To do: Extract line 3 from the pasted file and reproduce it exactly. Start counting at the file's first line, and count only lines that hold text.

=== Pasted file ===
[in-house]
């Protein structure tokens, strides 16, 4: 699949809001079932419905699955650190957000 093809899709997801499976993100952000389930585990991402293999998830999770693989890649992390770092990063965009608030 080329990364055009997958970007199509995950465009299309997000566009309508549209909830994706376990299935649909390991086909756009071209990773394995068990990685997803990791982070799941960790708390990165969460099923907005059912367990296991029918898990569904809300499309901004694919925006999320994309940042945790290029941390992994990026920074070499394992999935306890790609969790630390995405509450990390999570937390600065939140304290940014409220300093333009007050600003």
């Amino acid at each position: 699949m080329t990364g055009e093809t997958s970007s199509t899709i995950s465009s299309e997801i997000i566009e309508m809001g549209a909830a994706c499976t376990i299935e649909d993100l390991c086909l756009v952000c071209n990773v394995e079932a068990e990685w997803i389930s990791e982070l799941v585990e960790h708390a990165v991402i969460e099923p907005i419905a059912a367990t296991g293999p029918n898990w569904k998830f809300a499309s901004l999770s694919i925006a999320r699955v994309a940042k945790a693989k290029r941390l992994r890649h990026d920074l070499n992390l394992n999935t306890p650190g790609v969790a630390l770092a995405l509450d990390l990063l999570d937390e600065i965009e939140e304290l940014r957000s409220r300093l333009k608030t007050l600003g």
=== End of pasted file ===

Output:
């Amino acid at each position: 699949m080329t990364g055009e093809t997958s970007s199509t899709i995950s465009s299309e997801i997000i566009e309508m809001g549209a909830a994706c499976t376990i299935e649909d993100l390991c086909l756009v952000c071209n990773v394995e079932a068990e990685w997803i389930s990791e982070l799941v585990e960790h708390a990165v991402i969460e099923p907005i419905a059912a367990t296991g293999p029918n898990w569904k998830f809300a499309s901004l999770s694919i925006a999320r699955v994309a940042k945790a693989k290029r941390l992994r890649h990026d920074l070499n992390l394992n999935t306890p650190g790609v969790a630390l770092a995405l509450d990390l990063l999570d937390e600065i965009e939140e304290l940014r957000s409220r300093l333009k608030t007050l600003g």